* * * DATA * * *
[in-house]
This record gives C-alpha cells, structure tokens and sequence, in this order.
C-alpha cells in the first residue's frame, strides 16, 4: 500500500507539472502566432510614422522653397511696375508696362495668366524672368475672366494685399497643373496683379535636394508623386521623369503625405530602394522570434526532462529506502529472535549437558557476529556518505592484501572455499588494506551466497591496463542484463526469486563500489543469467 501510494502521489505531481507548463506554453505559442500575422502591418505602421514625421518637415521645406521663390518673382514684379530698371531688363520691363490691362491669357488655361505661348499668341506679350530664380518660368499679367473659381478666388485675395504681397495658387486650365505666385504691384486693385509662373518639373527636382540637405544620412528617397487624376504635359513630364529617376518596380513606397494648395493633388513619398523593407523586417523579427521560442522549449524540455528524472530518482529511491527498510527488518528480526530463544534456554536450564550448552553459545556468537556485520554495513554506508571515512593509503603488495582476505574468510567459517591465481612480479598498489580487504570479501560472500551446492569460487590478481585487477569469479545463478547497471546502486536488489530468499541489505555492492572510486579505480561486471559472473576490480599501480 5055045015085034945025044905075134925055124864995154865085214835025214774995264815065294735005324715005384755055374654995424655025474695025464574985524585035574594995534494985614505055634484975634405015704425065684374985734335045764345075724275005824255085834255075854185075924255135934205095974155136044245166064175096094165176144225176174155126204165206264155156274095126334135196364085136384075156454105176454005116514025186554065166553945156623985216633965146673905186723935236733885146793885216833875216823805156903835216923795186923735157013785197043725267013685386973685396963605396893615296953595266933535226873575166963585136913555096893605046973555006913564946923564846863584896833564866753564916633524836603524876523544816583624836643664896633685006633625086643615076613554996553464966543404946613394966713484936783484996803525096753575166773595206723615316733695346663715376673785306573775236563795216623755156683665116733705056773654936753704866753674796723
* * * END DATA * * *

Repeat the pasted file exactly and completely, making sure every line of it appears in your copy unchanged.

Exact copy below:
[in-house]
This record gives C-alpha cells, structure tokens and sequence, in this order.
C-alpha cells in the first residue's frame, strides 16, 4: 500500500507539472502566432510614422522653397511696375508696362495668366524672368475672366494685399497643373496683379535636394508623386521623369503625405530602394522570434526532462529506502529472535549437558557476529556518505592484501572455499588494506551466497591496463542484463526469486563500489543469467 501510494502521489505531481507548463506554453505559442500575422502591418505602421514625421518637415521645406521663390518673382514684379530698371531688363520691363490691362491669357488655361505661348499668341506679350530664380518660368499679367473659381478666388485675395504681397495658387486650365505666385504691384486693385509662373518639373527636382540637405544620412528617397487624376504635359513630364529617376518596380513606397494648395493633388513619398523593407523586417523579427521560442522549449524540455528524472530518482529511491527498510527488518528480526530463544534456554536450564550448552553459545556468537556485520554495513554506508571515512593509503603488495582476505574468510567459517591465481612480479598498489580487504570479501560472500551446492569460487590478481585487477569469479545463478547497471546502486536488489530468499541489505555492492572510486579505480561486471559472473576490480599501480 5055045015085034945025044905075134925055124864995154865085214835025214774995264815065294735005324715005384755055374654995424655025474695025464574985524585035574594995534494985614505055634484975634405015704425065684374985734335045764345075724275005824255085834255075854185075924255135934205095974155136044245166064175096094165176144225176174155126204165206264155156274095126334135196364085136384075156454105176454005116514025186554065166553945156623985216633965146673905186723935236733885146793885216833875216823805156903835216923795186923735157013785197043725267013685386973685396963605396893615296953595266933535226873575166963585136913555096893605046973555006913564946923564846863584896833564866753564916633524836603524876523544816583624836643664896633685006633625086643615076613554996553464966543404946613394966713484936783484996803525096753575166773595206723615316733695346663715376673785306573775236563795216623755156683665116733705056773654936753704866753674796723